More than  100 children dead due to acute encephalitis syndrome (AES) in Bihar

More than  100 children have lost their lives in Muzaarpur this summer from acute encephalitis syndrome (AES).   The  government and  administration have tried to  blame varied causes like  hypoglycaemia (sudden fall in blood sugar), heat wave, and inadequate intensive care units (ICU) in hospitals. The admission of failure  has been left unsaid and left to wisdom of people. The  administration   has failed to respond to an annual outbreak of encephalitis,  that  has  affected 11 districts, including Muzaarpur, with seasonal regularity. While symptoms of Japanese encephalitis (JE) and AES are similar —inflammation of the membrane of the brain that leads to sudden-onset fever, headache, disorientation, tremors, convulsions, and paralysis, but the causative agent is  different. Vaccine-preventable JE is a mosquito-borne a virus from the same genus as dengue and yellow fever viruses.

AES may be caused by a range of factors, including toxins in unripe lychee fruit, viruses, bacteria, fungi, parasites and chemical poisons. If not treated within hours of appearing, 30% of the patients  affected die. In India, AES outbreaks in the past in Muzaarpur have been linked to young, malnourished children eating unripe lychee fruit. Unripe lychees contain the toxins, hypoglycin A and and methylenecyclopropyl-glycine (MCPG) that cause vomiting and a sudden drop in blood sugar. In severely malnourished children, rapid fall in blood glucose levels can kill within hours. India has a standard operating JE/AES containment procedure, which mandates grassroots health workers, including auxiliary nurse-midwives, accredited social health activists, and anganwadi workers, to do household surveys to check children for JE/AES symptoms. If children with sudden fever are referred within hours of developing symptoms as mandated, simple glucose is all that is needed to save many young live.

With the death of six more children on Monday, Acute Encephalitis Syndrome (AES) has so far claimed the lives of 103 children in Muzaffarpur and its adjoining areas in north Bihar, the Muzaffarpur district magistrate said. Of these, 85 children died at Sri Krishna Medical College and Hospital (SKMCH), and 18 children at Kejriwal Maternity Clinic since the outbreak of AES, which causes inflammation of the membrane of the brain that leads to sudden onset fever that can cross 104 degrees F, headache, disorientation, tremors, convulsions and paralysis. If the symptoms are not treated within hours of the first few appearing, 30% of those affected die. AES usually affects very young children who are severely malnourished. “This year has been the worst outbreak of encephalitis cases in the state. Many of the children with the symptoms of AES or JE [Japanese Encephalitis] notably reported convulsion coupled with high fever died of hypoglycaemia, a condition of low blood sugar,” said Dr Gopal Shankar Sahni, the head of paediatric department, SKMCH, where most of the children with AES are being treated.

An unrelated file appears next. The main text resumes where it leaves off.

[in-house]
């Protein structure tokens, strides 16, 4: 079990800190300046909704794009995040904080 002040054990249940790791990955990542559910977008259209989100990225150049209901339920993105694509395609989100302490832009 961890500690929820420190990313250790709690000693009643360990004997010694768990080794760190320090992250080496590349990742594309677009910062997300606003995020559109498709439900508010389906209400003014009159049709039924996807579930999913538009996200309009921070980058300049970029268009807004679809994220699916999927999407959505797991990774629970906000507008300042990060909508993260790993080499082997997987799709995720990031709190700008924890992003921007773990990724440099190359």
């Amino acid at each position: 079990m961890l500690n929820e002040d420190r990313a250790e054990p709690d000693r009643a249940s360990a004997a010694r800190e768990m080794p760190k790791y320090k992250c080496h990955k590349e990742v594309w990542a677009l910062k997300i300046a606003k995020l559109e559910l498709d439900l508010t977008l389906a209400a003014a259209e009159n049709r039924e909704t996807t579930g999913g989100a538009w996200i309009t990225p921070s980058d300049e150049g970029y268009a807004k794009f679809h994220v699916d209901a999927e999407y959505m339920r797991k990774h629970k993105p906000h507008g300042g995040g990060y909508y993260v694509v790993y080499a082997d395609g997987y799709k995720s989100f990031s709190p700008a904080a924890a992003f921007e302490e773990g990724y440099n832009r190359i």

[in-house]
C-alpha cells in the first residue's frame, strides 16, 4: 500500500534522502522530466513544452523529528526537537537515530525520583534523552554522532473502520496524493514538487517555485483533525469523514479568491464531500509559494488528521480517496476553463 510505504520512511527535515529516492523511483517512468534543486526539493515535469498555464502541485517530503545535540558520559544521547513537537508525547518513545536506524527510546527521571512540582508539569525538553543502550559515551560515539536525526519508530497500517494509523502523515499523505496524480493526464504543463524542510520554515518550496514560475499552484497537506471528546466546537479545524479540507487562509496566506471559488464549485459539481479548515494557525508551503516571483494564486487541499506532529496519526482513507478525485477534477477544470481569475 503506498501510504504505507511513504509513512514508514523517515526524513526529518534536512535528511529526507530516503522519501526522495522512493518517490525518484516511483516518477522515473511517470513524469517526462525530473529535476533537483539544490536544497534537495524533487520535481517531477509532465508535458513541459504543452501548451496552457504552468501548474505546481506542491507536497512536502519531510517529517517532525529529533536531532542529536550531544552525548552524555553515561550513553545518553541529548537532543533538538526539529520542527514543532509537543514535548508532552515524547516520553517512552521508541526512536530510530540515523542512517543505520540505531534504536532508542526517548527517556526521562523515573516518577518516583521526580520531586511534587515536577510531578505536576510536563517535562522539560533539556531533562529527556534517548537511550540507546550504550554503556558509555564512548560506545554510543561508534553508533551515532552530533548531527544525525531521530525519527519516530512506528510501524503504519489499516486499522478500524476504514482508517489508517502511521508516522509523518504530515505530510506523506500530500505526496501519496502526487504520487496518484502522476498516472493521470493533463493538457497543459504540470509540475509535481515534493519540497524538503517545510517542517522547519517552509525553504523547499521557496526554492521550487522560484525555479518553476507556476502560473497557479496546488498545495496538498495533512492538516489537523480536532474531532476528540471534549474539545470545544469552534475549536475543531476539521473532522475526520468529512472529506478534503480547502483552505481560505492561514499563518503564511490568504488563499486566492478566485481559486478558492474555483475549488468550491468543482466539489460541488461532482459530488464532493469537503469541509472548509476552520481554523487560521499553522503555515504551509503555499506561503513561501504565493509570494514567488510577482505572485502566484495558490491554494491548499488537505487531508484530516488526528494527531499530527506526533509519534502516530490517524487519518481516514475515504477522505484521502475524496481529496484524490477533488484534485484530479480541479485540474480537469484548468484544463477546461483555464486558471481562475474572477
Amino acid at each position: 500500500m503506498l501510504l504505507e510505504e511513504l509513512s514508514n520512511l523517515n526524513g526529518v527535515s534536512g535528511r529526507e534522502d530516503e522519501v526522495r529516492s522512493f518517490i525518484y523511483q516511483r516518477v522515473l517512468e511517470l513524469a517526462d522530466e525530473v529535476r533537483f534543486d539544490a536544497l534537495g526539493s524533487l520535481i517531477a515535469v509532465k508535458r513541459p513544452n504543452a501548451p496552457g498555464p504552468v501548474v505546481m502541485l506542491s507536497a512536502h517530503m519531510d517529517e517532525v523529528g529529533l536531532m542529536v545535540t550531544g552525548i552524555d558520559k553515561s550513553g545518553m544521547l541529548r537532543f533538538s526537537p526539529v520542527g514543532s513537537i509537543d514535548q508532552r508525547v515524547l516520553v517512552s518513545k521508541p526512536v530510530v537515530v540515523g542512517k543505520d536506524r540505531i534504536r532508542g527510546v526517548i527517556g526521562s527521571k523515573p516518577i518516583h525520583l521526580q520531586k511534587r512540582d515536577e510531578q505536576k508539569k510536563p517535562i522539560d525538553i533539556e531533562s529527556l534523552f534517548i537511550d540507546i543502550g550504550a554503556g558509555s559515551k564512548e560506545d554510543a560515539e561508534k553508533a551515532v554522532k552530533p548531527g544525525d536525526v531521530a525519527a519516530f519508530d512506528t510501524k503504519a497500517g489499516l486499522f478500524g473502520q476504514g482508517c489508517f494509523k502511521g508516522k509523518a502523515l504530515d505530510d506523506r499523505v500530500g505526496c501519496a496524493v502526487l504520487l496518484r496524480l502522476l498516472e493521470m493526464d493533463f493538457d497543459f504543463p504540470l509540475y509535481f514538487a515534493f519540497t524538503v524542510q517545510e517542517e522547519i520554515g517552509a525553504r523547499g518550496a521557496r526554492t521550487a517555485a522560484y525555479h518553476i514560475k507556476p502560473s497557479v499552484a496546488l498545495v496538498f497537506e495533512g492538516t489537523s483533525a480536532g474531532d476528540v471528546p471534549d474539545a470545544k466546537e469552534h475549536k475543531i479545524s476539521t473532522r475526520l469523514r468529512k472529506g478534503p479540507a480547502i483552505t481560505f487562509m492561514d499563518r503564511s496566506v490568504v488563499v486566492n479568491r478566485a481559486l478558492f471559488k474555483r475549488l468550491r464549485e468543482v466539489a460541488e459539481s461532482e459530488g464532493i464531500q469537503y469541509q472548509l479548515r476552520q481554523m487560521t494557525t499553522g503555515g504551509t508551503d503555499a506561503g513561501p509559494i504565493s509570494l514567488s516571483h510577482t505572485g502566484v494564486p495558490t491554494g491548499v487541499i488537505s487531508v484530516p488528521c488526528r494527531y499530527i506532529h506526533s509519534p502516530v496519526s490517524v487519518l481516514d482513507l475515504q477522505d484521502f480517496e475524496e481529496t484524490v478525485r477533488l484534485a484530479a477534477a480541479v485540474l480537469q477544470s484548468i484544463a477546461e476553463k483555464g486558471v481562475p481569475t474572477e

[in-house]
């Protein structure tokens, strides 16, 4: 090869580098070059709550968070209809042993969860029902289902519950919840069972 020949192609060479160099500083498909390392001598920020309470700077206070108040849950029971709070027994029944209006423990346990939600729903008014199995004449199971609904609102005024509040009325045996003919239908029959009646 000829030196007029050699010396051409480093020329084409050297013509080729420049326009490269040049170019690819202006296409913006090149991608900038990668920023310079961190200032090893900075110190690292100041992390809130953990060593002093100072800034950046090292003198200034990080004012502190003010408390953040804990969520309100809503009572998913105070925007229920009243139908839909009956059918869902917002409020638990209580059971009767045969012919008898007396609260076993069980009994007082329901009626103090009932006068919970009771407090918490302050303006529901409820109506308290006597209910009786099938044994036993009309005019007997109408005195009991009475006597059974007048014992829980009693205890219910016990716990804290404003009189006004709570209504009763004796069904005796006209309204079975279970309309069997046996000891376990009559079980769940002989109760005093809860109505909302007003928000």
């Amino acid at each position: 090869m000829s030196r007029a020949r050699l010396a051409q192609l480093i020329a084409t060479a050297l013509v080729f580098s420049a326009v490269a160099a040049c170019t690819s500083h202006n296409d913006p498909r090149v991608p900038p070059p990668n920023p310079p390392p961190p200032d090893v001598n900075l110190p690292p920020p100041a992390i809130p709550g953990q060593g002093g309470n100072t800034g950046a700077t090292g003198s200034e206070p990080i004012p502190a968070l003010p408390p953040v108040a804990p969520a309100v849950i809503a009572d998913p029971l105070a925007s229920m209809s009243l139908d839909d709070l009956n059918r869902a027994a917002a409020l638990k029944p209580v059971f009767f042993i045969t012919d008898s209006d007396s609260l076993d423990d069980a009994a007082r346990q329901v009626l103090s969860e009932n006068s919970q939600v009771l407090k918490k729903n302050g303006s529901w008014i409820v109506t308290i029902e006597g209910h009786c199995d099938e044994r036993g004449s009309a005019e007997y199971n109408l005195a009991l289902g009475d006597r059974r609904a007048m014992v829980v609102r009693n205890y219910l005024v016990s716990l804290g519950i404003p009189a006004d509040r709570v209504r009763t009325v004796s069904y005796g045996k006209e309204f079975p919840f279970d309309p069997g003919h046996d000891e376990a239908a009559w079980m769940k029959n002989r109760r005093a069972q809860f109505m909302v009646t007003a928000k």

The deaths were confirmed by SKMCH superintendent, Sunil Kumar Shahi, and civil surgeon, Dr S P Singh. Chairing a high-level meeting to take stock of situation, chief minister Nitish Kumar announced on Monday that the government would bear the cost of treatment and also reimburse transport charges incurred in ferrying patients referred by primary health centres (PHCs). Facing Opposition flak, chief minister convened a review meeting of health, disaster and education departments immediately after his arrival to the state capital from Delhi.

Bihar’s already fragile health care system has been further hit by a doctors’ protest in support of the 24-hour nation-wide strike call by Indian Medical Association (IMA) on Monday in solidarity with their colleagues in West Bengal. AES cases have also been reported from Samastipur, East Champaran and Vaishali. “Eleven children with AES have so far been admitted at our health facilities in Samastipur and Vaishali each. Another six cases are admitted in East Champaran,” Manoj Kumar, executive director of Bihar’s State Health Society, said.

Bihar’s industry minister, Shyam Rajak, and several leaders from the Janata Dal (United) visited children being treated for AES in SKMCH wards. Bihar CM Kumar had earlier announced an ex-gratia compensation of ₹4 lakh each to families of deceased children.

Union health minister Harsh Vardhan on Monday directed another high-level multi-disciplinary team of experts to be sent to Bihar to establish the cause of disease.He also directed the state government to establish a 100-bed paediatric intensive care unit (ICU) at SKMCH. The state will also come up with five virological labs in different districts within a year.

Social worker, Tamanna Hashmi, has lodged a complaint case with the Chief Judicial Magistrate (CJM), Surya Kant Tiwary, against the Union Health Minister Vardhan, and Bihar Health Minister, Mangal Pandey, for negligence resulting in the deaths of more than 100 children; apathy in launching awareness campaigns; and flipflops in starting medical research to identify the viruses and other causes that have led to death of children. The CJM heard the complaint and fixed June 24 as the date for the next hearing.






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